A Cow, a Banjo and Tottenham
25 shots. 15 off target, 10 on target. 1 goal.
Lets, go through that again. 25 shots, 15 of those off target. 1 goal.
And this is from a team in the Champions League, who beat AC Milan, competing for the same competition next season.
Part of me is laughing, the other half is crying.
Who do you blame? Everyone, lets try that. Tottenham’s strikers this season have scored eight goals in the league. Eight. That is less than Rafael van der Vaart and Gareth Bale, two midfielders. Six of these goals have come from Roman Pavlyuchenko, two from Peter Crouch (puts him level with the likes of Niko Kranjcar and Alan Hutton) and zero from Jermain Defoe.
Cast your mind back to the 2009-10 season, Chelsea at home in April, when they won 2-1. There you can find Defoe’s last goal in the Premier League. A penalty in the fifteenth minute, dispatched into the left corner. If you want his last goal in open play, well, that would be March 13th. That is eleven months ago. For a striker, that is simply inexcusable.
Fair enough, Defoe did miss the first three months of this season, but since November has had three months to make an impact. And all I remember him doing is winning a flick on to van der Vaart for the first goal in Spurs comeback against Arsenal. The rest of the time he has been hopeless. He’s not been the same since his injury? Fair enough, maybe that could be reason, just needs a bit of confidence, score a goal, then he’ll be back to his best.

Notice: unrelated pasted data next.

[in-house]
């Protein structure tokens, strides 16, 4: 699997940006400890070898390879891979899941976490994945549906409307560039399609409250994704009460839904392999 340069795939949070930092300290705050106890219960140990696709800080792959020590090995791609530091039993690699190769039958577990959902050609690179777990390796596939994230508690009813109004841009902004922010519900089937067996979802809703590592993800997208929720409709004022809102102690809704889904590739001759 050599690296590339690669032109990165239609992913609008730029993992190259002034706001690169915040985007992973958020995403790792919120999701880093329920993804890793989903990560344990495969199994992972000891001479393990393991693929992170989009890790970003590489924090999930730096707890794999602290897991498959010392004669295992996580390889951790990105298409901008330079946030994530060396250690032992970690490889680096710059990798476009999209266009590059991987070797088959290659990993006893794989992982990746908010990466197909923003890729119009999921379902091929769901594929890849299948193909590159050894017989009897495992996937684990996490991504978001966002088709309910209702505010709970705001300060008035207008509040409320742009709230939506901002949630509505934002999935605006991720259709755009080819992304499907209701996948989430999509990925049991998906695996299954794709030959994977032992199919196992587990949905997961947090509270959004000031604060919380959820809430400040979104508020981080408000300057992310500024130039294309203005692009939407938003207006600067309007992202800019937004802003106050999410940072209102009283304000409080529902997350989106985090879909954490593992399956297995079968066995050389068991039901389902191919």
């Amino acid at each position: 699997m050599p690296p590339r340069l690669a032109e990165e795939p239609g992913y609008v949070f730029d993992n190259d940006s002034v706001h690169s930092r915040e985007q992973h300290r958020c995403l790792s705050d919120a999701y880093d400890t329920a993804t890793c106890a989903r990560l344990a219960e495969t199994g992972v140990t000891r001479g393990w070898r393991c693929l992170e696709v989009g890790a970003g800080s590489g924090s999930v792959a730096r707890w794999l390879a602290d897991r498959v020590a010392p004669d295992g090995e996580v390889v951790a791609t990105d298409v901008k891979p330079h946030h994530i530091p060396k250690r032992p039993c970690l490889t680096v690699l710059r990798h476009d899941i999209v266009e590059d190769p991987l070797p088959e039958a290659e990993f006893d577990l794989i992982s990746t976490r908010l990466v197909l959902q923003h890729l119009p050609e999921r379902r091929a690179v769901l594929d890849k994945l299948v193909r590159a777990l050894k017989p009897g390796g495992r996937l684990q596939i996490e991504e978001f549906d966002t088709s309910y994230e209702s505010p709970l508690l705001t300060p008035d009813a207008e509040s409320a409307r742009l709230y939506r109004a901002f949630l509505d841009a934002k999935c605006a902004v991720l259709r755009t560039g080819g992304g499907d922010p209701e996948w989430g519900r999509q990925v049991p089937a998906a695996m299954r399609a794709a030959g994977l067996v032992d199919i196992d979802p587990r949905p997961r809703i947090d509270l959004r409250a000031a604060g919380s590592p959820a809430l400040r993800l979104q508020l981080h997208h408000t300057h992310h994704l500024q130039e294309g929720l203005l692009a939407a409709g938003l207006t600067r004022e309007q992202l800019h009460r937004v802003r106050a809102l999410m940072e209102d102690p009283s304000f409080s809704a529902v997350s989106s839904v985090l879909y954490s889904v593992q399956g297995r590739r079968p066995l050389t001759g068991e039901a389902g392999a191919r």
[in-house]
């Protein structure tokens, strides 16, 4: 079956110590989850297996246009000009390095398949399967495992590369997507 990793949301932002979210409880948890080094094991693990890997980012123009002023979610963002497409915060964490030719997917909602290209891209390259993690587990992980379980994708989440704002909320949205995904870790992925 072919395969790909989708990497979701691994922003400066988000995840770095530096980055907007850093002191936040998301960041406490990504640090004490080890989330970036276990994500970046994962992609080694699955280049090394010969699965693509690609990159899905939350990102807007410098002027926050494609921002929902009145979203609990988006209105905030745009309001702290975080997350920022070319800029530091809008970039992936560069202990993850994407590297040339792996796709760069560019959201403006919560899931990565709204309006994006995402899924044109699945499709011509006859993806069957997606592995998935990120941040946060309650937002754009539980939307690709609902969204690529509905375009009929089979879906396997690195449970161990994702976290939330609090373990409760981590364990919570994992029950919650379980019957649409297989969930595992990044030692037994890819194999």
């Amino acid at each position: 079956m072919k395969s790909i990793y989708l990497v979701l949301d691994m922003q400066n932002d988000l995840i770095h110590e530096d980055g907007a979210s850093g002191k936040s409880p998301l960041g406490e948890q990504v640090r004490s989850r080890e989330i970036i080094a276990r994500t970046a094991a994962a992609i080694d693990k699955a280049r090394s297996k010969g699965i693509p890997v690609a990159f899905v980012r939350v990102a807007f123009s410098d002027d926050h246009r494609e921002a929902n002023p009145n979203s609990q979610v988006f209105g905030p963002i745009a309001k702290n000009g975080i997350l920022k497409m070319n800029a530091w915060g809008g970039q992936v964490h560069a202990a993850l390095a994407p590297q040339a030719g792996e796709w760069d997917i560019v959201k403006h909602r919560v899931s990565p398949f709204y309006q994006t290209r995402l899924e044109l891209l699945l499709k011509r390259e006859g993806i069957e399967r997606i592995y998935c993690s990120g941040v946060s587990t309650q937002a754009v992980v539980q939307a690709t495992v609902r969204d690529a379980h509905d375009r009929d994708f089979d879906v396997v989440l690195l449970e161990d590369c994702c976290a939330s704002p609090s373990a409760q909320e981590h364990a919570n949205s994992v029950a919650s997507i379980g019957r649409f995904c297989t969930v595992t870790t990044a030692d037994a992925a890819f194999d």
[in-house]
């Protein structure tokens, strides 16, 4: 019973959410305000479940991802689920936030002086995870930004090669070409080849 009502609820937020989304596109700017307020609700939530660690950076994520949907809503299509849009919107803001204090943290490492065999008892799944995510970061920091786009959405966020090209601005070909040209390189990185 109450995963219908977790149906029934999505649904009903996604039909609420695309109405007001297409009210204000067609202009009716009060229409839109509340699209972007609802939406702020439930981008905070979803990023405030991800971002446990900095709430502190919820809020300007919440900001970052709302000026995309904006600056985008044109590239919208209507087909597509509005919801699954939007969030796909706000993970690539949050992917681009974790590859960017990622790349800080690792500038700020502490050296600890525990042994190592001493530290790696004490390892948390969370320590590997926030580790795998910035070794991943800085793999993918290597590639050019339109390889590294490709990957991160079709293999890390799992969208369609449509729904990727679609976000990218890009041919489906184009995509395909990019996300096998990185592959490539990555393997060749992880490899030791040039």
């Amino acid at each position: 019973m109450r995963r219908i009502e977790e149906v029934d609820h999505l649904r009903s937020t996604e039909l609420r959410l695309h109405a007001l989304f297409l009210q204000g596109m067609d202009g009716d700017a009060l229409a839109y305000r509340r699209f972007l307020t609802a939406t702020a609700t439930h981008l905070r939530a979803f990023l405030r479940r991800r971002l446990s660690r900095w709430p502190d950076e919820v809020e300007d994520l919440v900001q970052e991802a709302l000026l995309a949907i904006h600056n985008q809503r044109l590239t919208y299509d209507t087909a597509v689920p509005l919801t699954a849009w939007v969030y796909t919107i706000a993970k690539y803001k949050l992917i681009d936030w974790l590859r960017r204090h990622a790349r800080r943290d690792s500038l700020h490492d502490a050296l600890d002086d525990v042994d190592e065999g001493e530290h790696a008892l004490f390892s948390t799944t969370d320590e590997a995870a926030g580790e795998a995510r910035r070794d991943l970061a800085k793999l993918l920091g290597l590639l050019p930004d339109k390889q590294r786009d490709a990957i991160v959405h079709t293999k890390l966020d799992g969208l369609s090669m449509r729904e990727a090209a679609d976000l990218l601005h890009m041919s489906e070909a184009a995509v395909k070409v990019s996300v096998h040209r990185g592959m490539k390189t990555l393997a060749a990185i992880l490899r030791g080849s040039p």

So explain the two goals against FC Twente in the 3-3 draw. Or maybe the two in the FA Cup match against Charlton. Was that not enough, he seemed clinical enough then. Defoe needs a rest, there is no way he has lost quality since last season, heck, those five goals against Wigan, that was only fifteen months ago. I know a lot can change but it is hardly three years. He is only 28, in theory, at the peak of his career, and for some reason, it is just not happening. His shooting against Blackpool was woeful, chances in the past he would have buried were ending up in Row Z, it was a pain to watch. Pain to see a quality player playing so badly.
Alongside Defoe against Blackpool was Roman Pavlyuchenko. The Russian, who this time last season was having a resurgence, the popular player everyone wanted to see play, he did, and my God he was good. 9 goals in 6 games at one point, then he inevitably stopped scoring for a bit, but hey, who cares about that eh. What a man, give Pav a chance, he got it, took it, and decided that since he was up there, he thought he could stay there forever, no one will change their opinions on him.
Six goals, he might be the best striker at the club, but for a striker who has played all season. No injuries, no problems. Two of his goals were tap ins, though two of them were beautiful (the volley against Bolton and the one against Chelsea). He is the player who doesn’t turn up for 89 minutes and for that 1 minute does something pretty good for once. The prime example being Young Boys away, dire, I mean dire for the first 85 minutes then scores a right screamer to make it 3-2. But most times this season, he doesn’t turn up for those 90 minutes. A whole game. He’s often anonymous, every first touch he makes, a cute little rabbit cries.